Wednesday, September 3, 2008

Stacy Cohen Part 1: Please Don't Ask Me to Cease and Desist

This is the book I've been crowing about: The Kosher Billionaire's Secret Recipe. You'll notice it's not a vintage beauty book. It is ostensibly a kosher cookbook, published just last year. And why has it taken me so long to share? Because Stacy Cohen terrifies me.
The cover is reminiscent of the eighties: polka dots, roses, overdone accesories and lipstick that ignores the natural lip line. The title confused me, but luckily the first page explains How to Use This Book:

I want to offer you, the reader, two things: an inside look at the fabulous, exciting, and healthy life that I have created, and the opportunity for you to create the same glorious existence for yourself...
At first, this celebrity lifestyle may seem unattainable to you, but it really isn't. Your jet may be something you aspire to, your fine art collection may have been drawn by your five-year old, your travels may take you around the block instead of to Monacco, and the Christian Louboutin mules that line your closet may be wishful thinking.

Yes, at first it may all seem unattainable, until Stacy explains that you will not be attaining any of it. For your reference, she has included at least a dozen photos of her posing in, on, against and near her private jet.
Today's beauty and style books are so homogeneous and slick. Seems like no one writes auto-beauty-ographies any more. And then I pick up a cookbook that promises:

... a voyeuristic look into an action-packed, glamorously stylish kosher life that will change who you are, forever, from the inside out, and will result in a wonderful, natural glow to your outer beauty.

Who is this woman? Stacy is a protestant-born former Texan who married a very rich guy. Together, they are philanthropists who do nice work. Before all that Stacy was an actress who had parts on both Baywatch and Baywatch Nights. But above all, Stacy is Her Own Grandchild.
The book is just packed with goofy glamour shots and purple prose about her lifestyle, lifestyle, lifestyle. By the way, it is vital that you click to enlarge these pictures. The one at right is captioned, There are no limitations on personal enlightenment. No limits indeed.
Over and over Stacy uses the words opulent, glamourous, and decadent to describe her life. Here, she takes us on a trip to Tahiti, and a beauty tip comes out of nowhere:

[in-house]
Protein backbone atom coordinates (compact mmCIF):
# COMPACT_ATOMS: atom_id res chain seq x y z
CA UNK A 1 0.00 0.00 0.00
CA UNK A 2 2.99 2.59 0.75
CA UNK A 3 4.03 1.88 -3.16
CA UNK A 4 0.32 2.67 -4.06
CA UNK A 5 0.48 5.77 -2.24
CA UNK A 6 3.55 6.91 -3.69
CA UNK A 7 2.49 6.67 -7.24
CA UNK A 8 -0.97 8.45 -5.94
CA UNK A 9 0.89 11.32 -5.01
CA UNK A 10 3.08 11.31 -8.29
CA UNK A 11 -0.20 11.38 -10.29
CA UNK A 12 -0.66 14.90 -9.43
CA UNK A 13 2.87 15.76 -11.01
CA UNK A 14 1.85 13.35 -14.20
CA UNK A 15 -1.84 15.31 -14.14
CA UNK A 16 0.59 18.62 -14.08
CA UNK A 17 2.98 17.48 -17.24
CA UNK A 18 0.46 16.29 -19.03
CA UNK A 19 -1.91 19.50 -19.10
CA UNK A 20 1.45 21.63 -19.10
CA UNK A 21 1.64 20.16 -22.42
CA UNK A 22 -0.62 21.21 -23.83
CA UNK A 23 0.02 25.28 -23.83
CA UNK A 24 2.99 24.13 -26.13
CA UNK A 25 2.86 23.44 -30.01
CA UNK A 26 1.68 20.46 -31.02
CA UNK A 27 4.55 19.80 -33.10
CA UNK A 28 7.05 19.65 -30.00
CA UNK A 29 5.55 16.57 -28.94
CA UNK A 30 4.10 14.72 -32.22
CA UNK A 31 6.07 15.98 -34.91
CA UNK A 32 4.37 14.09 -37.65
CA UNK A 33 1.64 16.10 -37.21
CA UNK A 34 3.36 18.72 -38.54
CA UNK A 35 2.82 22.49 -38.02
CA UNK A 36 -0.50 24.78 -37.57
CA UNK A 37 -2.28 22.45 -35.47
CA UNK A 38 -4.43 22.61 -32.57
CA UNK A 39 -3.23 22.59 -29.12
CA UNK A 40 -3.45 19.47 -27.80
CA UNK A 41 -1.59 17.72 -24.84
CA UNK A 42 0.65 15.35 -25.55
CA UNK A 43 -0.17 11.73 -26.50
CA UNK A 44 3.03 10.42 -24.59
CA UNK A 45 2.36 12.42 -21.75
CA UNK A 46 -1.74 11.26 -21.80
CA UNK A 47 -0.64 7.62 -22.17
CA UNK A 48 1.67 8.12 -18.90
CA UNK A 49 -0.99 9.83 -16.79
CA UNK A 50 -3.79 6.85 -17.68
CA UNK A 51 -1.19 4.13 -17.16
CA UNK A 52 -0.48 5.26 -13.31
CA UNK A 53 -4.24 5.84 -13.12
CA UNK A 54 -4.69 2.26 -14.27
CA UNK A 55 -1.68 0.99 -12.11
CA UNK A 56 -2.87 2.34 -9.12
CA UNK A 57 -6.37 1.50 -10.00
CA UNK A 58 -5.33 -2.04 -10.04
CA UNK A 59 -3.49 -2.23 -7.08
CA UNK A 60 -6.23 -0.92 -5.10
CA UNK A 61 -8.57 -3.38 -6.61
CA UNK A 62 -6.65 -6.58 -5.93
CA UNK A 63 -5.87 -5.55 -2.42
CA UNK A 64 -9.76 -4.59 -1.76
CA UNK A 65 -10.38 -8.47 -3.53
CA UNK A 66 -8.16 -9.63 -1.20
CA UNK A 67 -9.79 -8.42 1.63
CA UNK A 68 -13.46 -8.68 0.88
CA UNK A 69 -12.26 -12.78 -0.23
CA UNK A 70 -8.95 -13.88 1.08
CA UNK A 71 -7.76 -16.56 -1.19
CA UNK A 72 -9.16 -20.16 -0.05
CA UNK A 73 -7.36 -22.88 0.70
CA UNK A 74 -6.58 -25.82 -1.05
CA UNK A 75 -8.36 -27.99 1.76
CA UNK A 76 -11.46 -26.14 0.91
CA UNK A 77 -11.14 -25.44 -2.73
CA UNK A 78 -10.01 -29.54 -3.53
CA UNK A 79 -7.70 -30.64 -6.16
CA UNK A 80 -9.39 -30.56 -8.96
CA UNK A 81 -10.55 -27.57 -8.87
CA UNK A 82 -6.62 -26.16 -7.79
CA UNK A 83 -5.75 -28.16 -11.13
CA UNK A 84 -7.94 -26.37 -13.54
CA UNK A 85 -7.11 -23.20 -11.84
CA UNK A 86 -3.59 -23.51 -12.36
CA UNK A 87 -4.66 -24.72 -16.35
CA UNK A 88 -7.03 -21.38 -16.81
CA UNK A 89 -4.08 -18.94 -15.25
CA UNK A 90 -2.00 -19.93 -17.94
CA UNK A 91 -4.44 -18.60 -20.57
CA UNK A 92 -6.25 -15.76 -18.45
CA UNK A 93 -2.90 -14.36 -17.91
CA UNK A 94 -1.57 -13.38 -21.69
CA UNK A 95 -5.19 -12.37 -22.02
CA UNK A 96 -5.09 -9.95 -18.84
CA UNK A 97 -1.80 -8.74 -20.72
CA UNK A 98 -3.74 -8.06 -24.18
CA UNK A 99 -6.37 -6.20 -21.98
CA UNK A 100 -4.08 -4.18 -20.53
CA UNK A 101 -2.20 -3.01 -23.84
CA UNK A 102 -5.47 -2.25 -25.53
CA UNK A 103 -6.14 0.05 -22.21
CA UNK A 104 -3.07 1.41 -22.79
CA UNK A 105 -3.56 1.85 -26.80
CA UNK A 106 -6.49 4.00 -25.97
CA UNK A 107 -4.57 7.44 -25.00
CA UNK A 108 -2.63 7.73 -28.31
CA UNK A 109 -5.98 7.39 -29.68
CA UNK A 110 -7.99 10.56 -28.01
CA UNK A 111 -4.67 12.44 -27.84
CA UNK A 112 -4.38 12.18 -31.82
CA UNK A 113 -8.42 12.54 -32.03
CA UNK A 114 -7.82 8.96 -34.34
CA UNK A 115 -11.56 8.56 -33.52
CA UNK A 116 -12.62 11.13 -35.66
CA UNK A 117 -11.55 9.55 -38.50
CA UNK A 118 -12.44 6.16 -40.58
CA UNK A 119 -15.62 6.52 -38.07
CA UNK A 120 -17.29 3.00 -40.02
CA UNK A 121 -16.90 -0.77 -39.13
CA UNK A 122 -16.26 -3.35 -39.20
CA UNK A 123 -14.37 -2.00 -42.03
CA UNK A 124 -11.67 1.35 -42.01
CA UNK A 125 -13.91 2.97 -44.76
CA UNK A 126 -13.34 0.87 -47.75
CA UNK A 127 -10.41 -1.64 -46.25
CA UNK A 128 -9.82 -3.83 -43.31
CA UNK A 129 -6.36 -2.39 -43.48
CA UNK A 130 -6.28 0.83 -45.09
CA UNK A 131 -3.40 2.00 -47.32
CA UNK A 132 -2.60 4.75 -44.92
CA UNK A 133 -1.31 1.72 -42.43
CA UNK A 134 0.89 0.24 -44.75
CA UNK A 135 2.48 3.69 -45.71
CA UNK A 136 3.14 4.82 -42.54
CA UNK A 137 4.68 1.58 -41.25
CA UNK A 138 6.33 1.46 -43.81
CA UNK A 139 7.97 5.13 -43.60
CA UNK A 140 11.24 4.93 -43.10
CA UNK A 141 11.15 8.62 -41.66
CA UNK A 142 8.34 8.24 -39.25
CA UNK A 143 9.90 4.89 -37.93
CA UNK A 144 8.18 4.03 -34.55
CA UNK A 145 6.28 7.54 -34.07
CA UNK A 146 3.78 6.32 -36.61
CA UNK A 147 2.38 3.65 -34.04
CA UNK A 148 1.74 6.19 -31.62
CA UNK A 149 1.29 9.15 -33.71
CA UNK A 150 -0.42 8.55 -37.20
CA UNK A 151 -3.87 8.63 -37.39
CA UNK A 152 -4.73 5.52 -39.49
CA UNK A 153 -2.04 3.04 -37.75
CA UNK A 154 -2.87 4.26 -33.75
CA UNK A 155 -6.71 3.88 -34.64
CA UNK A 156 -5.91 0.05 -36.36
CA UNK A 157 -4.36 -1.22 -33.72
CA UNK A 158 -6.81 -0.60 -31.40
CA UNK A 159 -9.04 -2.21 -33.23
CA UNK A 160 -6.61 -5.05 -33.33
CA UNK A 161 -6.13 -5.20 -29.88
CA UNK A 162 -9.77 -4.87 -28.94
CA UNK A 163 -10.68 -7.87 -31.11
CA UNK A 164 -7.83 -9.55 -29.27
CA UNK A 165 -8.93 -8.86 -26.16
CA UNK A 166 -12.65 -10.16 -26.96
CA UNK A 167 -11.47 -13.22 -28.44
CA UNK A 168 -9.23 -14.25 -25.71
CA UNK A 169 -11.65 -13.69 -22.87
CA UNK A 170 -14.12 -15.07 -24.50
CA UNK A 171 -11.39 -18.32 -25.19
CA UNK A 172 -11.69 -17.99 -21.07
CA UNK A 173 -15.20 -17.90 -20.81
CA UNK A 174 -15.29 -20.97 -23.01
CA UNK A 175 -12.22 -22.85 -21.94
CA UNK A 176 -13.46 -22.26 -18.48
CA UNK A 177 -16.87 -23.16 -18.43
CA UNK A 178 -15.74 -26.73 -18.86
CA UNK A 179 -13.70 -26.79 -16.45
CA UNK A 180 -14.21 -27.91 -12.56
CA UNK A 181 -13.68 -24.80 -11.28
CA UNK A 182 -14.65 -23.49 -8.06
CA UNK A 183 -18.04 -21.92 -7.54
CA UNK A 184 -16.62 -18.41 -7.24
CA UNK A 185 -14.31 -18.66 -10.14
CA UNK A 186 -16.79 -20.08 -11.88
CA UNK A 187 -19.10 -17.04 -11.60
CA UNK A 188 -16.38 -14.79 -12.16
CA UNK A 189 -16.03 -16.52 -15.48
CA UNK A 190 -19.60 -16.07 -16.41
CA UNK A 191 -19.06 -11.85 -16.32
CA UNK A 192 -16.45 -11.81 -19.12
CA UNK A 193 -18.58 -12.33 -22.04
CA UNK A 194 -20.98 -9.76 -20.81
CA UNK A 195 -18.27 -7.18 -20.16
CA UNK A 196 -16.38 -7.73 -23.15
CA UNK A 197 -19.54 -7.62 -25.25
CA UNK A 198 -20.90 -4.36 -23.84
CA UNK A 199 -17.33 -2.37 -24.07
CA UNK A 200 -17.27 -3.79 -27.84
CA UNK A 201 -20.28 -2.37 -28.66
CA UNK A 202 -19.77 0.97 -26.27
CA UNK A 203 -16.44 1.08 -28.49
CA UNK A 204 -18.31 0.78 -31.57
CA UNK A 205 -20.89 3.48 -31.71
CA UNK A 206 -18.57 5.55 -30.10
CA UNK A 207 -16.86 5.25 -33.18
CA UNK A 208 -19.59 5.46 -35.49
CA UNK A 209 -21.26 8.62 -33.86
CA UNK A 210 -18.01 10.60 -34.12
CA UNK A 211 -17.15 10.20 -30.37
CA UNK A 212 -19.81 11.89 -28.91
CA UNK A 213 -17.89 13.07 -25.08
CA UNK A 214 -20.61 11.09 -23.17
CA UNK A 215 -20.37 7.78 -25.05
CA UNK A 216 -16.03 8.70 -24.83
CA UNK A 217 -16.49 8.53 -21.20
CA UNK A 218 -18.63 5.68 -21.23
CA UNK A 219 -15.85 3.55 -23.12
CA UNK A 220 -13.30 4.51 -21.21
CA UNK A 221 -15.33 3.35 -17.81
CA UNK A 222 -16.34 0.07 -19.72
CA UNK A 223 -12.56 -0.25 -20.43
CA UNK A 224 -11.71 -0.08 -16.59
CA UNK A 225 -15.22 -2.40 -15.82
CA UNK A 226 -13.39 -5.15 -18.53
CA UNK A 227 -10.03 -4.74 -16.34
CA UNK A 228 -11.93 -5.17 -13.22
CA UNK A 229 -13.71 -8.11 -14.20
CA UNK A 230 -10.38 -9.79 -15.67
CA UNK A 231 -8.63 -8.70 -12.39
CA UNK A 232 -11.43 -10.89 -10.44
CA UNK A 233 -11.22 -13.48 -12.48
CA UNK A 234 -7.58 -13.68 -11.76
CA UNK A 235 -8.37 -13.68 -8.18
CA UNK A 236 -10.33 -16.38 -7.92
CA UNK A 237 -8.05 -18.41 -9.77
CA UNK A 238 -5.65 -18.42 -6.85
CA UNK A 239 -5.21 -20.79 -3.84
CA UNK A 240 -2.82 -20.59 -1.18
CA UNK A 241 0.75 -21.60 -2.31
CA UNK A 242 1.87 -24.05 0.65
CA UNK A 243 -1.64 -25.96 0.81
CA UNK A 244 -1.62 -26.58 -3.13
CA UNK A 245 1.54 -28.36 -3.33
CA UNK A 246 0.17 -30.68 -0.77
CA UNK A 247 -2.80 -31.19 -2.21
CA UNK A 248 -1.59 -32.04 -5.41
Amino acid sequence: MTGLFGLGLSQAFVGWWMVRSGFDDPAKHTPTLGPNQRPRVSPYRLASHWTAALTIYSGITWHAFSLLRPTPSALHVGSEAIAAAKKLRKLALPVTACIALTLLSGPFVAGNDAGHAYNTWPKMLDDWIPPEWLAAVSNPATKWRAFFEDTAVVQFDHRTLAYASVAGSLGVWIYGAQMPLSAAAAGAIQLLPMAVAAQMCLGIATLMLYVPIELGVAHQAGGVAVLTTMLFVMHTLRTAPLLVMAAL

Imagine: dressed in a magnificent La Perla bathing suit and flowing raw silk sarong, you and your high-tech entrepreneur husband board a private helicopter bound for an island paradise... The president of this magnificent island country greets you, and together with his striking Tahitian wife, you are escorted on a tour of a veritable tropical wonderland so dazzling that it played host to Brigitte Bardot and Roger Vadim as they celebrated their honeymoon... You watch as the president's wife gently uses the white sand to exfoliate the president's back.

I'm sure you're wondering, what does all this opulence have to do with kosher food? You've got me. No, to be fair, the recipes in the back of the book are fine. Stacy makes a good point that traditional kosher foods in this country are often fatty and salty (delicious). In fact, I may try her recipe for vegan panna cotta this week. Famous heart-diet doctor Dean Ornish wrote the forward. Which brings me to why Stacy terrifies me.
The book's back cover features glowing blurbs from Larry King, Lance Armstrong, Roberto Cavalli, Donatella Versace, and our gal Sophia Loren. The book sold very well on Amazon, and got some press. But try as I might, I cannot find anyone pointing out that... it borders on demented. There has to be a reason. Thus the title of this post.
I'm not being snarky when I tell you that at first I wondered if the book was satire. It is not.
Each chapter details an exotic trip and features Stacy playing dress-up. At right, Stacy visits Japan with a tin can in her hair and a straight face. In case you've forgotten how she gets around:

I do not take for granted the super-performance Gulfstream that I travel on: it is the pinacle of luxury, and it should be treated accordingly. Even at night, the plane looks beautiful, its cavernous cockpit glittering with lights that radiate out onto the tarmac.

At times the book feels like a pointed attempt to show someone up. At others, it merely seems that the author is wealthy enough to be in a realm in which everyone around her is paid to agree with every whim. More photos of me with the jet? Absolutely. I'll come across as serious if I wear glasses in the shot of me holding the Torah, correct? Of course.

Stay tuned for Part 2, in which we explore Sexy Spirituality, learn how great art influences Stacy's sense of style, and get more helpful tips like this one:
Though my jet is opulent, special touches make my journeys even more pleasurable. I personalized the plane by decorating it in my favorite peaceful colors...
Not every kosher billionaire can go so far as personalizing the tail of her aircraft the way I did... so start simple and travel with your own monogrammed napkins...

Here, I've monogrammed them for you with an L for loser, so you'll never forget how opulent your lifestyle isn't.